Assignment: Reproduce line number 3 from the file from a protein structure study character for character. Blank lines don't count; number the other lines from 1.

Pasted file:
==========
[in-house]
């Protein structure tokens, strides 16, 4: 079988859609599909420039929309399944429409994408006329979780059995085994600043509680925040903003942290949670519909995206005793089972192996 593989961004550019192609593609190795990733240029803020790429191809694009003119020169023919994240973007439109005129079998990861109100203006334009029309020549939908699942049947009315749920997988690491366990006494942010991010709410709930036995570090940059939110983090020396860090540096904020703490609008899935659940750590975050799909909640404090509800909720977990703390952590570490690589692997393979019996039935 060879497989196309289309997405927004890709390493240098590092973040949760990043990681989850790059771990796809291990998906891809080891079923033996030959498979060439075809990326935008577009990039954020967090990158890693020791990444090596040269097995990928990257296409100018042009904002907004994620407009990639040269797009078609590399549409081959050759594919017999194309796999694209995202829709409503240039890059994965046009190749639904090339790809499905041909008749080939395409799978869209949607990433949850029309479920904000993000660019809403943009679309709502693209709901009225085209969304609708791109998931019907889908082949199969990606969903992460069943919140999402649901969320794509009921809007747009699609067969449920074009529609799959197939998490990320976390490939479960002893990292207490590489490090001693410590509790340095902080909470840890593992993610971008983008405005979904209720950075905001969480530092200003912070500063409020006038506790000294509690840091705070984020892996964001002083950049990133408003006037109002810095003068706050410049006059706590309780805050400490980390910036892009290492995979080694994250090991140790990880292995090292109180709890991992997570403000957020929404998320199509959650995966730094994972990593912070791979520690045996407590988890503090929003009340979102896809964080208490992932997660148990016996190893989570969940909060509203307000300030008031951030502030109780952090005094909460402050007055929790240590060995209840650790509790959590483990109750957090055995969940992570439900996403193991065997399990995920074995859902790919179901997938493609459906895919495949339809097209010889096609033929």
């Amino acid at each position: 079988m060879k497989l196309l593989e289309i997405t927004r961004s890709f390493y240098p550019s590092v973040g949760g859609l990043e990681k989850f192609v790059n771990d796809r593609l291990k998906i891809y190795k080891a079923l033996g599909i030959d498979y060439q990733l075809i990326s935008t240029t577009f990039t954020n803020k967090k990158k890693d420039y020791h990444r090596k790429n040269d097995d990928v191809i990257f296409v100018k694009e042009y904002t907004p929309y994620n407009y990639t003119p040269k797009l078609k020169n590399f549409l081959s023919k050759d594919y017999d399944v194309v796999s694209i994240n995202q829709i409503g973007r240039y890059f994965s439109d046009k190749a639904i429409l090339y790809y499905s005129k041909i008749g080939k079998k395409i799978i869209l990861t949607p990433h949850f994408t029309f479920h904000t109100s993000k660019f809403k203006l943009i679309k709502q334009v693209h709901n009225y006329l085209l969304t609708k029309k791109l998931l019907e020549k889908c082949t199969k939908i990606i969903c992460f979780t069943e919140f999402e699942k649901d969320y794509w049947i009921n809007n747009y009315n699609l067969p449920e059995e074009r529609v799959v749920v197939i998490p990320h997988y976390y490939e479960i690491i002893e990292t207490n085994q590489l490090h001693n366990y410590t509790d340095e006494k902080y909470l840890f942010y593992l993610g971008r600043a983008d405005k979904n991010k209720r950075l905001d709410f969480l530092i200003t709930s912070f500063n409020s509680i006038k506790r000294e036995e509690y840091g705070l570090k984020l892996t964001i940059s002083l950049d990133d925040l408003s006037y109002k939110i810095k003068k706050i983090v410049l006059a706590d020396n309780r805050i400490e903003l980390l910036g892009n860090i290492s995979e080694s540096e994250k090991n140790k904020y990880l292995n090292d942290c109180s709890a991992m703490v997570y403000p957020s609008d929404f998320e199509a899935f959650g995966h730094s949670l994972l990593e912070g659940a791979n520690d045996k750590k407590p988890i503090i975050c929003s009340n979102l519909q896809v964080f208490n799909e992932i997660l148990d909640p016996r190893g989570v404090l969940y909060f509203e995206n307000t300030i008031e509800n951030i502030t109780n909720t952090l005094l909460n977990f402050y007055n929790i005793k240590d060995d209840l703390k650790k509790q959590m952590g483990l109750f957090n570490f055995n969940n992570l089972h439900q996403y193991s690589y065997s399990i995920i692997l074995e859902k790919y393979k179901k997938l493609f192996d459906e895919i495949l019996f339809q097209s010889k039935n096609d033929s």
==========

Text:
């Amino acid at each position: 079988m060879k497989l196309l593989e289309i997405t927004r961004s890709f390493y240098p550019s590092v973040g949760g859609l990043e990681k989850f192609v790059n771990d796809r593609l291990k998906i891809y190795k080891a079923l033996g599909i030959d498979y060439q990733l075809i990326s935008t240029t577009f990039t954020n803020k967090k990158k890693d420039y020791h990444r090596k790429n040269d097995d990928v191809i990257f296409v100018k694009e042009y904002t907004p929309y994620n407009y990639t003119p040269k797009l078609k020169n590399f549409l081959s023919k050759d594919y017999d399944v194309v796999s694209i994240n995202q829709i409503g973007r240039y890059f994965s439109d046009k190749a639904i429409l090339y790809y499905s005129k041909i008749g080939k079998k395409i799978i869209l990861t949607p990433h949850f994408t029309f479920h904000t109100s993000k660019f809403k203006l943009i679309k709502q334009v693209h709901n009225y006329l085209l969304t609708k029309k791109l998931l019907e020549k889908c082949t199969k939908i990606i969903c992460f979780t069943e919140f999402e699942k649901d969320y794509w049947i009921n809007n747009y009315n699609l067969p449920e059995e074009r529609v799959v749920v197939i998490p990320h997988y976390y490939e479960i690491i002893e990292t207490n085994q590489l490090h001693n366990y410590t509790d340095e006494k902080y909470l840890f942010y593992l993610g971008r600043a983008d405005k979904n991010k209720r950075l905001d709410f969480l530092i200003t709930s912070f500063n409020s509680i006038k506790r000294e036995e509690y840091g705070l570090k984020l892996t964001i940059s002083l950049d990133d925040l408003s006037y109002k939110i810095k003068k706050i983090v410049l006059a706590d020396n309780r805050i400490e903003l980390l910036g892009n860090i290492s995979e080694s540096e994250k090991n140790k904020y990880l292995n090292d942290c109180s709890a991992m703490v997570y403000p957020s609008d929404f998320e199509a899935f959650g995966h730094s949670l994972l990593e912070g659940a791979n520690d045996k750590k407590p988890i503090i975050c929003s009340n979102l519909q896809v964080f208490n799909e992932i997660l148990d909640p016996r190893g989570v404090l969940y909060f509203e995206n307000t300030i008031e509800n951030i502030t109780n909720t952090l005094l909460n977990f402050y007055n929790i005793k240590d060995d209840l703390k650790k509790q959590m952590g483990l109750f957090n570490f055995n969940n992570l089972h439900q996403y193991s690589y065997s399990i995920i692997l074995e859902k790919y393979k179901k997938l493609f192996d459906e895919i495949l019996f339809q097209s010889k039935n096609d033929s």